It takes a number of the following strategies.
An ideal way to do this is with a combination of weight-bearing activities (tennis, stair climbing, or an activity that involves jumping, like an aerobic workout or dancing) and strength training (in which you work your muscles against resistance, such as free weights, resistance bands, or your own body weight).
Get clearance from your doctor before exercising, and work with a physical therapist to develop a program tailored to your needs. Aim for 150 minutes of moderate-intensity exercise per week for cardiovascular health
Get enough calcium and vitamin D
Calcium helps make strong bones, and vitamin D aids calcium absorption. Take a daily vitamin D3 supplement (D3 is the form most easily absorbed) between 600 to 1,000 IU, depending on your blood levels of vitamin D. Consult with you physician.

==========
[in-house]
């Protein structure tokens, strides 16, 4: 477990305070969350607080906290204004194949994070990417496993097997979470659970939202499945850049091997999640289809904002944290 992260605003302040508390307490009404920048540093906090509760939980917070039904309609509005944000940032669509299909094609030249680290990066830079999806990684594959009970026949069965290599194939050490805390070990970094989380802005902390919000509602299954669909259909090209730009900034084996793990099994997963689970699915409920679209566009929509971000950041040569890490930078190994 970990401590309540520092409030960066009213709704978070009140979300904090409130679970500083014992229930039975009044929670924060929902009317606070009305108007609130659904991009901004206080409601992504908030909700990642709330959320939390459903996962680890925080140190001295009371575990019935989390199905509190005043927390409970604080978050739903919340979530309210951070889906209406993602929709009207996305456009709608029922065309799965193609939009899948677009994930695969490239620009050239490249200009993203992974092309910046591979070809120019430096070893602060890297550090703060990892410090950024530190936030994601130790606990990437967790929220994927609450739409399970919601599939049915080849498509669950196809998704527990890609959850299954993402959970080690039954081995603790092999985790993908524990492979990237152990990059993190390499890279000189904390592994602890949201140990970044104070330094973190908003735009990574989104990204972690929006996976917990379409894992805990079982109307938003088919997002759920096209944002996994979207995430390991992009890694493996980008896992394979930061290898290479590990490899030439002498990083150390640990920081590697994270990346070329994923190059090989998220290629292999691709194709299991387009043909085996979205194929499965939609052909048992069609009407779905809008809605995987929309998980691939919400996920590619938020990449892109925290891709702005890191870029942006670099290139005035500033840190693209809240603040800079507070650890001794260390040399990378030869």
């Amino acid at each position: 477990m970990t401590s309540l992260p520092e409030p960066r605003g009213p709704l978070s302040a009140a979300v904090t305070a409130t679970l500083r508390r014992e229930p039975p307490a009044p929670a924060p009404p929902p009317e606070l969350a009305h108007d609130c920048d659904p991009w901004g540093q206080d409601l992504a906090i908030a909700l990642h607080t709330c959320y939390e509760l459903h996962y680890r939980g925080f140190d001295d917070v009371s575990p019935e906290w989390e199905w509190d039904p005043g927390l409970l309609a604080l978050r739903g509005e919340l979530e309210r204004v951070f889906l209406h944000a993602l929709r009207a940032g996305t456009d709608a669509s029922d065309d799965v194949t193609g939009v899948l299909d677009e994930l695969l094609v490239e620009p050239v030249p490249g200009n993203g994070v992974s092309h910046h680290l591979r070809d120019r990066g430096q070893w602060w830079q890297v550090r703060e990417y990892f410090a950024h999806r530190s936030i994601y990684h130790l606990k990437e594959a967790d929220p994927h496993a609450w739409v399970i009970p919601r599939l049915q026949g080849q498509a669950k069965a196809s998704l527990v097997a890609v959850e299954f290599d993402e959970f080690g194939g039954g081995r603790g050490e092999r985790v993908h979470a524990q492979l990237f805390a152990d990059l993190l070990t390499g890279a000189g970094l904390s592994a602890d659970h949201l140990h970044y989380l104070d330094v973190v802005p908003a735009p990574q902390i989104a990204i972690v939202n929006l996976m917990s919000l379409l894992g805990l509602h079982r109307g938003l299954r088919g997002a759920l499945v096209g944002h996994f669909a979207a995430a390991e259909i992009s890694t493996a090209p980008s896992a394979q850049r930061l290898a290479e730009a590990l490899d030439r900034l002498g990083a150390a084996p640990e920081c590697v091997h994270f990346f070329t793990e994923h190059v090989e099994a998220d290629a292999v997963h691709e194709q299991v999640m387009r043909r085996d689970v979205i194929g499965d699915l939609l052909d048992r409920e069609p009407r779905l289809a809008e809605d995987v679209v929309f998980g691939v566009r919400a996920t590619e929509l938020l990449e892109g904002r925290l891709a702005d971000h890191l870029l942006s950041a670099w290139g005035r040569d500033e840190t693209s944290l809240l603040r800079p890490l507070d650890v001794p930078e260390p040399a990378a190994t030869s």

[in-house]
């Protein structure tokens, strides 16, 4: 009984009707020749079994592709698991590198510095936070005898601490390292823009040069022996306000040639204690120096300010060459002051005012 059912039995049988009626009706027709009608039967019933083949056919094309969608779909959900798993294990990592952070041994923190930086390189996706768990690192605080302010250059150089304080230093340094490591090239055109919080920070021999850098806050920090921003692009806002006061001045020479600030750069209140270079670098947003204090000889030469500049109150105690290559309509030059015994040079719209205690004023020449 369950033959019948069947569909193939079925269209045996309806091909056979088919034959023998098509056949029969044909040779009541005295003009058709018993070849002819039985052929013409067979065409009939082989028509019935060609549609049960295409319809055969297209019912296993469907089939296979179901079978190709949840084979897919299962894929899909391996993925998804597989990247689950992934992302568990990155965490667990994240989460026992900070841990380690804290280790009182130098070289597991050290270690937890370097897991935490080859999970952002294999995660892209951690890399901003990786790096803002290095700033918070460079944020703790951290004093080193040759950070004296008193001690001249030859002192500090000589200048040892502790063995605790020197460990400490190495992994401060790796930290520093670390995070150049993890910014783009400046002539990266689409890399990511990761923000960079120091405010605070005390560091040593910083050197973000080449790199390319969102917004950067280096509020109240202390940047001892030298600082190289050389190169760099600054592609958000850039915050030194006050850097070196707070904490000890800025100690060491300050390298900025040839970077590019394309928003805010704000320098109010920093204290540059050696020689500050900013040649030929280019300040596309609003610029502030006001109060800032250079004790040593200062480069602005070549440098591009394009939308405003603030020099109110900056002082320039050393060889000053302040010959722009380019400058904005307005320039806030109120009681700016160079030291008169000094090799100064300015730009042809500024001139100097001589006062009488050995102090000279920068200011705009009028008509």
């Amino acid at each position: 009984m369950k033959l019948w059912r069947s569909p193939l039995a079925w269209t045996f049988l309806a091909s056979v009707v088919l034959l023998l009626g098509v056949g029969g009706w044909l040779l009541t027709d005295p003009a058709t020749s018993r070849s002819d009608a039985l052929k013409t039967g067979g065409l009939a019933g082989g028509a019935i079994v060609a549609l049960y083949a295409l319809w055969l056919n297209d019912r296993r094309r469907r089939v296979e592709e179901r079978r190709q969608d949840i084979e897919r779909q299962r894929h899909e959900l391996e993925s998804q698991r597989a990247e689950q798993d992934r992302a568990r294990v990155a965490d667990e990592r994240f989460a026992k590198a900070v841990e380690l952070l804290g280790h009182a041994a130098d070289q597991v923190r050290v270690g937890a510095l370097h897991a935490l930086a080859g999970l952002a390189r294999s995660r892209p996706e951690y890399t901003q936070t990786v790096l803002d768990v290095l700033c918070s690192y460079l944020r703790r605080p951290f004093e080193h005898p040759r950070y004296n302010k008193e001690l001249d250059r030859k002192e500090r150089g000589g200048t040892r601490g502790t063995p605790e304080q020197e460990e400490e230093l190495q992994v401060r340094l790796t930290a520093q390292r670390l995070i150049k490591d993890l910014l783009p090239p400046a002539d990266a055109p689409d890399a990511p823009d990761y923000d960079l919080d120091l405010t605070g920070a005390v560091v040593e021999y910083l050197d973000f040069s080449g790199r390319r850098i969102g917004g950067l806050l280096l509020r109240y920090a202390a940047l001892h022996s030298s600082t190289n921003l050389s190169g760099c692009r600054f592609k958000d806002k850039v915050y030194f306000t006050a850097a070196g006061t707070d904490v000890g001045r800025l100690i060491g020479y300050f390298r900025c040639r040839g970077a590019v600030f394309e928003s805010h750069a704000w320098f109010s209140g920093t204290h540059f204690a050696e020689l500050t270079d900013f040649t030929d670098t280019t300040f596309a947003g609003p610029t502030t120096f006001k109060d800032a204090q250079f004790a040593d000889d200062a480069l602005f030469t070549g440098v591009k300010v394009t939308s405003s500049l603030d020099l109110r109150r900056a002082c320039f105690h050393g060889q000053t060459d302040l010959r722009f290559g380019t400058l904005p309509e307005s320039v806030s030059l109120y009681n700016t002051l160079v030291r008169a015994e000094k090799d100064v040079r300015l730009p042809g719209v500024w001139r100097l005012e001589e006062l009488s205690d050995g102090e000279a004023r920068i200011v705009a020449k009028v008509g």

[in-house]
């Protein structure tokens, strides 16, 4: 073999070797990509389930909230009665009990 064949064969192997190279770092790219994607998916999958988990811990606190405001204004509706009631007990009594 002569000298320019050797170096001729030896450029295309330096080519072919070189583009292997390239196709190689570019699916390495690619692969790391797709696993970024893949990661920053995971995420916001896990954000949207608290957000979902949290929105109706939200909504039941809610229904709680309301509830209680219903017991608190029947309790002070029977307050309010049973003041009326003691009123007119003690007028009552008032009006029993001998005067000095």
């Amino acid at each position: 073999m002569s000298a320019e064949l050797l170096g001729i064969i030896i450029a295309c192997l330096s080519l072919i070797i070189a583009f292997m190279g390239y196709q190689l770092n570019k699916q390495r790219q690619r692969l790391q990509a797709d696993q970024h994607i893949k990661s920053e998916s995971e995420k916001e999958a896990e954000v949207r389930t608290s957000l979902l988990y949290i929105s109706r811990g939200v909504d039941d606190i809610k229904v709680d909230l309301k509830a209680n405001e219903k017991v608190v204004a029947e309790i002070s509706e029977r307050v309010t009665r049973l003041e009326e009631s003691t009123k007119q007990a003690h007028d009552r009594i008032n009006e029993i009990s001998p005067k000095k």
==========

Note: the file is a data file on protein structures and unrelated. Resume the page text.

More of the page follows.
Medications called bisphosphonates, such as alendronate (Fosamax), help slow the rate of bone loss. They're typically prescribed for someone with osteopenia who is deemed to be at high risk for fracture, someone who has osteoporosis, or someone who has already had a fracture from a fall. Consult with your physician.
Make lifestyle changes
Smoking and excessive alcohol use can interfere with bone health. So quit smoking, and limit alcohol intake (no more than one drink per day for women, two drinks for men.
“While adequate intake of calcium and vitamin D are considered important for bone health, a growing number of studies show a strong association between exercise and improvements in bone mineral density—the amount of calcium in the bone. Because bone is living tissue, it responds to exercise by becoming stronger and denser.” Laura Landro